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intravenous solution containing 1 mg/mL in 10 mL vials
Indication: hairy cell leukaemia
Hairy cell leukaemia is a relatively uncommon type of leukaemia involving B lymphocytes. The leukaemic cells have characteristic cytoplasmic projections and infiltrate the blood and bone marrow.
Lymphocytes contain high concentrations of deoxycytidine kinase. This enzyme phosphorylates deoxyadenosine while deoxynucleotidase reverses the reaction. Cladribine is a purine analogue which passively enters cells and is phosphorylated by deoxycytidine kinase. However, the product of the reaction is resistant to deamination and accumulates as there is little deoxynucleotidase activity in lymphocytes. This causes breaks in DNA strands and leads to cell death.
Cladribine is relatively specific for lymphocytes on account of their high ratio of deoxycytidine kinase to deoxynucleotidase. In hairy cell leukaemia, a 7day infusion can induce a response rate in over 60% of patients. Previously untreated patients have a higher response rate. After complete remission, only 2 of 126 patients have relapsed during a median follow up time of 14 months.1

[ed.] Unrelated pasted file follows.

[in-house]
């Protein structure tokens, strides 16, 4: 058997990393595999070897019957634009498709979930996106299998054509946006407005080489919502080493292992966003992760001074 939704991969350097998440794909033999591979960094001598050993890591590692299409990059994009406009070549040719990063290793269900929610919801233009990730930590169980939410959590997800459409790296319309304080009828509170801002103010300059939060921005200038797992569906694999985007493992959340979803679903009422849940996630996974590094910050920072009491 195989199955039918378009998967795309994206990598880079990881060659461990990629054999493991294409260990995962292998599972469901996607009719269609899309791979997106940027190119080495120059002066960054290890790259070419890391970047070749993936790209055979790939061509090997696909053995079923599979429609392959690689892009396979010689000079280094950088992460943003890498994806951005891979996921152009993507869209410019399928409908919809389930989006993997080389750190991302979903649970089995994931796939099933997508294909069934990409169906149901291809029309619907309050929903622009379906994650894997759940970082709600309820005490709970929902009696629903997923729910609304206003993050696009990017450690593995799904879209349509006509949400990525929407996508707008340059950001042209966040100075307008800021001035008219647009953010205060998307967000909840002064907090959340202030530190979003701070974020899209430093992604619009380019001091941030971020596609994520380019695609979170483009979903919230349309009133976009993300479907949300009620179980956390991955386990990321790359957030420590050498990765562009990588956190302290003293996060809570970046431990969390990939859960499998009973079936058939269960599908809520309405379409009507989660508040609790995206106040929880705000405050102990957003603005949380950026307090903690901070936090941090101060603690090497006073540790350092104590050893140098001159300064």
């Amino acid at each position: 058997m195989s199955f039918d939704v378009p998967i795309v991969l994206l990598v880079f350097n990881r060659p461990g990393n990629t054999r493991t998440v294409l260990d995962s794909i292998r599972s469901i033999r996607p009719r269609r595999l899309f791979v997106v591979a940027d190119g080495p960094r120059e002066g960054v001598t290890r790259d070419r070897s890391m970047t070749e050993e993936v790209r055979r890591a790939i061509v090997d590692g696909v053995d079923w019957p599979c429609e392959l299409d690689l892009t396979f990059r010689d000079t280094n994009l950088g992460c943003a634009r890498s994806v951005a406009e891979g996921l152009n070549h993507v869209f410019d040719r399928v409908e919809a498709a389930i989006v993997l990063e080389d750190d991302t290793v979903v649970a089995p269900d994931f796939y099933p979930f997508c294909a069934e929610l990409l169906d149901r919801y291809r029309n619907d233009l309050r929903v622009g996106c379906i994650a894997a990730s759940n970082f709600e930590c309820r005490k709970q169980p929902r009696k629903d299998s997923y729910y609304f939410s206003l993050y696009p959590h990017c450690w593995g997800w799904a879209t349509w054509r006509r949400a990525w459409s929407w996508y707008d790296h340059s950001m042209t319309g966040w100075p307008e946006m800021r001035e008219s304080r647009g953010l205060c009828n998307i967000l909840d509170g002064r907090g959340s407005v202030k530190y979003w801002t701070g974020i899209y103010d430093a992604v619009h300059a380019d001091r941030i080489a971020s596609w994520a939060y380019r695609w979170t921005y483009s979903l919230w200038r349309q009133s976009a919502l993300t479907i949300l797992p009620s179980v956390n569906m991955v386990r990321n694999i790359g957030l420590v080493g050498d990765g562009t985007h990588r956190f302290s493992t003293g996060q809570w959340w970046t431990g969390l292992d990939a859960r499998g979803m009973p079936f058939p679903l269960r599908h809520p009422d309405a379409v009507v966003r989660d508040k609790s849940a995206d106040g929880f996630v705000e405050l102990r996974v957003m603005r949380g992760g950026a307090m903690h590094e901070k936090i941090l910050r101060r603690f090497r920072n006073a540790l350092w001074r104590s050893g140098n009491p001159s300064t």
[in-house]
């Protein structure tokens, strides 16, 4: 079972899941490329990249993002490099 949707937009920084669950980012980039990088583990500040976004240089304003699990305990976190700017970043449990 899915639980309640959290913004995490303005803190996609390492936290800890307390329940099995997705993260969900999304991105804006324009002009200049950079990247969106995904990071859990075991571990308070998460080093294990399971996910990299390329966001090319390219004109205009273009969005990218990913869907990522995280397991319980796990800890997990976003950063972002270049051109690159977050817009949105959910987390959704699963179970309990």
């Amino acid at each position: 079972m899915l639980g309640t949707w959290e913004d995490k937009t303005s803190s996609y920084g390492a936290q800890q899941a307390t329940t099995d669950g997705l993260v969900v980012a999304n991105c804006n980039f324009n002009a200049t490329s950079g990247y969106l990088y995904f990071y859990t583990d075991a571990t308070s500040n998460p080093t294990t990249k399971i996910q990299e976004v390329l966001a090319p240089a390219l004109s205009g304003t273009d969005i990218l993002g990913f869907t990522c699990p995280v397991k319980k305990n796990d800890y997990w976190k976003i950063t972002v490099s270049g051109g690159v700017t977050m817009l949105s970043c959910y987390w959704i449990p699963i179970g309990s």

Inevitably, there are serious adverse effects. Myelosuppression is common with neutropenia occurring in 69% of patients, anaemia in 41% and thrombocytopenia in 14%. Infections can be fatal, but to confuse the diagnosis, patients may develop a high fever without infection. Other adverse reactions include rashes, headache, thrombosis at the infusion site, nausea and vomiting.
- Beutler E. Cladribine (2chlorodeoxyadenosine). Lancet 1992;340:952-6.